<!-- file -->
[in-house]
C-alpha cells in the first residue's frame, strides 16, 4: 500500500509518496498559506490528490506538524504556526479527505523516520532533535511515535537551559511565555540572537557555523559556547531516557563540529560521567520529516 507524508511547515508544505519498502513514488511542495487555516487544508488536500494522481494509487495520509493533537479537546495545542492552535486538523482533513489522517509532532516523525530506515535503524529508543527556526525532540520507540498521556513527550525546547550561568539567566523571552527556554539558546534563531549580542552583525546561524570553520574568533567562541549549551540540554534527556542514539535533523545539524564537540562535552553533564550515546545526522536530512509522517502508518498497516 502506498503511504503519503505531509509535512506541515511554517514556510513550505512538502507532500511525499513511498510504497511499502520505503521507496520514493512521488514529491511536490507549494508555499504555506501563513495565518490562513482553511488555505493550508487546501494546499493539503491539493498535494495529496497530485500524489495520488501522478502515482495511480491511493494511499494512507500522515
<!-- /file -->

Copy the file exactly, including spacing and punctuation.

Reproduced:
[in-house]
C-alpha cells in the first residue's frame, strides 16, 4: 500500500509518496498559506490528490506538524504556526479527505523516520532533535511515535537551559511565555540572537557555523559556547531516557563540529560521567520529516 507524508511547515508544505519498502513514488511542495487555516487544508488536500494522481494509487495520509493533537479537546495545542492552535486538523482533513489522517509532532516523525530506515535503524529508543527556526525532540520507540498521556513527550525546547550561568539567566523571552527556554539558546534563531549580542552583525546561524570553520574568533567562541549549551540540554534527556542514539535533523545539524564537540562535552553533564550515546545526522536530512509522517502508518498497516 502506498503511504503519503505531509509535512506541515511554517514556510513550505512538502507532500511525499513511498510504497511499502520505503521507496520514493512521488514529491511536490507549494508555499504555506501563513495565518490562513482553511488555505493550508487546501494546499493539503491539493498535494495529496497530485500524489495520488501522478502515482495511480491511493494511499494512507500522515